Podcast metrics analysis for Tech Writer Voices
As of Nov 1, here are the number of unique downloads for the podcasts on Tech Writer Voices (http://www.idratherbewriting.com).
- Technical Writing in India (Sandeep): 42
- Another Perspective on Single Sourcing (O'Keefe): 132
- How to Create a Usable Index (McGhie): 88
- Podcasting 101 (Johnson): 101
- How to Implement Single Sourcing (Perlin): 175
- Joomla, a Free Open-Source Content Mgmt Sys (Wheller): 130
- Flare 2.0 (Hamilton): 237
- CM Pros (Abel): 55
- Writing for the Web (Koss): 141
- FTCC Promo: 55
I use Podtrac to measure these hits. These numbers tell me several things: Single sourcing is hot. Few care about outsourcing. Titles with "How to" in the title are not necessarily more popular -- it really just depends on the topic. The number of listeners for a hot topic is more than webinars, but so far I have not tried to tap into advertising to monetize the podcasts. Partly, I'm not sure exactly what I gain. I began the podcast as a chapter function, with hopes that I could gather a team of podcasters and generate more momentum. The reality is that it's just me doing it all -- with the exception that Mark Lewis will edit the monthly chapter recordings.
For podcasting to be worth it, I think I'm going to have to monetize the podcast. The best way of doing it may be ads, because I don't think people (who barely understand podcasting) will pay for podcasts. I have never approached a company for advertising, but it's worth a shot.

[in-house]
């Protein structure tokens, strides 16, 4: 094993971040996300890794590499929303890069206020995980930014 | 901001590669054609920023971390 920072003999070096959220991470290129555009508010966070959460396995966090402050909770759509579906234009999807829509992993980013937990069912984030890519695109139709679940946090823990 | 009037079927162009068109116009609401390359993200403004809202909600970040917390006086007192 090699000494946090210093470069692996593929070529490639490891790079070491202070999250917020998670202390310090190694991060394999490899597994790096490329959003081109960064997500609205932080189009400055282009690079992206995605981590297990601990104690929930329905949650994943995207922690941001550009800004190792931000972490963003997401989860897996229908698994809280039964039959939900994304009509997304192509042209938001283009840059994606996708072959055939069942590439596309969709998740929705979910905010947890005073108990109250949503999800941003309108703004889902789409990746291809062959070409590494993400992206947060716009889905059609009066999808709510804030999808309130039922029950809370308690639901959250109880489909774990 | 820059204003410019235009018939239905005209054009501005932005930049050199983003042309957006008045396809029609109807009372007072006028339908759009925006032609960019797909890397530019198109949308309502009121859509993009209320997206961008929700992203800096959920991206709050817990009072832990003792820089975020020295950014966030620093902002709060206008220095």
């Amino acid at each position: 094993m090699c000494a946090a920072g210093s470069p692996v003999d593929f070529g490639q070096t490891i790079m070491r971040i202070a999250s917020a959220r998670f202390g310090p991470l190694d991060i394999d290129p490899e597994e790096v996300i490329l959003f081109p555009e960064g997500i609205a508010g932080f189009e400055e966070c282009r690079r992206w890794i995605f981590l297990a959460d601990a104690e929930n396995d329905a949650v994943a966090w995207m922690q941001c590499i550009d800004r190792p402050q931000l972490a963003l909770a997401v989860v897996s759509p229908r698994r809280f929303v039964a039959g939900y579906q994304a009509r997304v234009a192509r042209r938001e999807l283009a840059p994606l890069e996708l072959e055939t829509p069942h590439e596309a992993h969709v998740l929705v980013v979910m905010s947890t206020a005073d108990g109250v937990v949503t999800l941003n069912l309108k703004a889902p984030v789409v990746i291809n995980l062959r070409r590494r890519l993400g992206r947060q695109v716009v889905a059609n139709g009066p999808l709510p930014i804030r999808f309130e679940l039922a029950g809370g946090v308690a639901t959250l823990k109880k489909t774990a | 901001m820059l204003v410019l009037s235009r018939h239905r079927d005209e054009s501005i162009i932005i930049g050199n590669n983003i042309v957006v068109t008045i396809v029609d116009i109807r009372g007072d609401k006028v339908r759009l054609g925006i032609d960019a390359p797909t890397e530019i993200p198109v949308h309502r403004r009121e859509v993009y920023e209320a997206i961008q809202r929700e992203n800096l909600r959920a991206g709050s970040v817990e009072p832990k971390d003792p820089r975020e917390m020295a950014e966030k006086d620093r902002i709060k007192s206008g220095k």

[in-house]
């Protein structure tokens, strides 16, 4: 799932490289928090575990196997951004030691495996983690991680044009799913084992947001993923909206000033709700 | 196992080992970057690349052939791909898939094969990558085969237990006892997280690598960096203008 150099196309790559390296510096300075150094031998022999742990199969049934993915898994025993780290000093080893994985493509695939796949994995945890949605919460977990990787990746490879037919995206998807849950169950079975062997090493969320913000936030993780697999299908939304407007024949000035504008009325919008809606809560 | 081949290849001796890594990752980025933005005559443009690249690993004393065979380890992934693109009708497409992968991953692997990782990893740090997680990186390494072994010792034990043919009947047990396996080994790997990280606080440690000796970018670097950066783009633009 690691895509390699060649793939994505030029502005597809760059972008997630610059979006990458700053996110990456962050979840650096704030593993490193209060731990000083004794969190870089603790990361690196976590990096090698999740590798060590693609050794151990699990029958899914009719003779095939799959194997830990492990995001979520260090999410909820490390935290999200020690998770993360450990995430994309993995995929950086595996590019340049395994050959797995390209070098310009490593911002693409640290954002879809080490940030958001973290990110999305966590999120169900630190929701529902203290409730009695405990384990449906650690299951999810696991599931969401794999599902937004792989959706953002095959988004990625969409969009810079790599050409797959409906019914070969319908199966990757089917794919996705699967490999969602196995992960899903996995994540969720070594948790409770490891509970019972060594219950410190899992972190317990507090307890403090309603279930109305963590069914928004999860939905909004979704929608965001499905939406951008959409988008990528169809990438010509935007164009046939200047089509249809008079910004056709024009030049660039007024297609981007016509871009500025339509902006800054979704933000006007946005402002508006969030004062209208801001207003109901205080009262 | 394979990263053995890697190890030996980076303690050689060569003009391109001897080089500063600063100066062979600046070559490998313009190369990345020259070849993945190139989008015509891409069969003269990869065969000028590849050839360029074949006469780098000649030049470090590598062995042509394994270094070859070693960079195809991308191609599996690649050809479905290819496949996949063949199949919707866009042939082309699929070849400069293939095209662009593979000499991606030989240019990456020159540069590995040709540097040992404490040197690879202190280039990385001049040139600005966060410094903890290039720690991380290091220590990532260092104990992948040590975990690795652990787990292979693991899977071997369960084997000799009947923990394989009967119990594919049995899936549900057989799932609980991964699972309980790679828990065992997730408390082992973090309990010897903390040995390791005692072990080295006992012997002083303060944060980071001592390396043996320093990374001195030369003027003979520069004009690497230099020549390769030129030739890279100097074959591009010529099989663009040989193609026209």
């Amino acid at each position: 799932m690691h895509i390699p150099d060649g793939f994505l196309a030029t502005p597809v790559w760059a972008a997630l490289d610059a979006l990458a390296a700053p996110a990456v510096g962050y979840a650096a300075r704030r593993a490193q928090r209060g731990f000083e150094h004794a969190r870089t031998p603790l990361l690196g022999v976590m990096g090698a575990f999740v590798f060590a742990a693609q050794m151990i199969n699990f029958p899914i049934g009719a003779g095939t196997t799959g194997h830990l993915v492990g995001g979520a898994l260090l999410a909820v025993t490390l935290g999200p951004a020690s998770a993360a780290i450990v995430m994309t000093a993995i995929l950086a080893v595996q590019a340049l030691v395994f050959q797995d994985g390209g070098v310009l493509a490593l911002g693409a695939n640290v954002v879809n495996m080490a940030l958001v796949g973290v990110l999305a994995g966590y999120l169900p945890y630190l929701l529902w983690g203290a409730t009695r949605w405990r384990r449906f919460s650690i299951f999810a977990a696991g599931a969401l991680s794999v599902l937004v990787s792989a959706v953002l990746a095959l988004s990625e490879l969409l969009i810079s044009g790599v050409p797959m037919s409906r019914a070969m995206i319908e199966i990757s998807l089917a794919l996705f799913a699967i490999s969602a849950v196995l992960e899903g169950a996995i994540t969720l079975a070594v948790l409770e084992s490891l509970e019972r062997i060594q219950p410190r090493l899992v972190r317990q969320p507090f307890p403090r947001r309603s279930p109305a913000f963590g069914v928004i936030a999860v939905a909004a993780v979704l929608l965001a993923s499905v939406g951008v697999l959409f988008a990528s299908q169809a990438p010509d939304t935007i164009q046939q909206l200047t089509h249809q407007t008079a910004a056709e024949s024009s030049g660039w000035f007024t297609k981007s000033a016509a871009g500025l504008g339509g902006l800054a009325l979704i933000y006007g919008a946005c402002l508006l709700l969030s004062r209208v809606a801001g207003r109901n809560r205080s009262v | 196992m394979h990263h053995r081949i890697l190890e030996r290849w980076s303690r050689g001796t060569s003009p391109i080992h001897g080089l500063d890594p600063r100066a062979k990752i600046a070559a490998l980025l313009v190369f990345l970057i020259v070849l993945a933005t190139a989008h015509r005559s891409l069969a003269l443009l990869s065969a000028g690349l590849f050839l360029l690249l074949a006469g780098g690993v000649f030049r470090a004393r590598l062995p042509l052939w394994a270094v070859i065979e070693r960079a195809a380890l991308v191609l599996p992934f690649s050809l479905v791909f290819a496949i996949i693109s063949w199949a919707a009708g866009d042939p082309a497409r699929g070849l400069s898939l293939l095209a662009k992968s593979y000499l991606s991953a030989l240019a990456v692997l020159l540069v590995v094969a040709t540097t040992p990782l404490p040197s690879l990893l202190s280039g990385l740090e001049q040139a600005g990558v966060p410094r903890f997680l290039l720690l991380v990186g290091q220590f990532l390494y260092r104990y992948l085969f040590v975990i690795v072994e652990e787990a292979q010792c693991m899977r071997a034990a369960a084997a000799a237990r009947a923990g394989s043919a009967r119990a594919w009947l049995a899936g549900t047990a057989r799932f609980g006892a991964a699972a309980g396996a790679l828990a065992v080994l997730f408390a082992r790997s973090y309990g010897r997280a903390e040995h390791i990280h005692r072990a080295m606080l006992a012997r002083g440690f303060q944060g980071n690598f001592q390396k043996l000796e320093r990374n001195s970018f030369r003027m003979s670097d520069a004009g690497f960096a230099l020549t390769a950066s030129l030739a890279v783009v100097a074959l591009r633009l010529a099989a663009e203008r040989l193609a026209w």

The other dilemma is that if I start monetizing the podcasts, who gets the money? The chapter, or me? If it's the chapter, that's not motivational enough. If it's me, that may be motivational. However, if it's only $20 per podcast, it's really not worth it. The indirect promotion is publicity, but this may backfire according to this article. So there you have it. Any thoughts or advice for me?
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About Tom Johnson
I'm a technical writer based in the California San Francisco Bay area. In this blog, I write about topics related to technical communication — Swagger, agile, trends, learning, plain language, quick reference guides, tech comm careers, academics, and more. I'm interested in simplifying complexity, API documentation, visual communication, information architecture and findability, and more. If you're a technical writer of any kind (progressional, transitioning, student), be sure to subscribe to email updates using the form above. You can learn more about me here. You can also contact me with questions.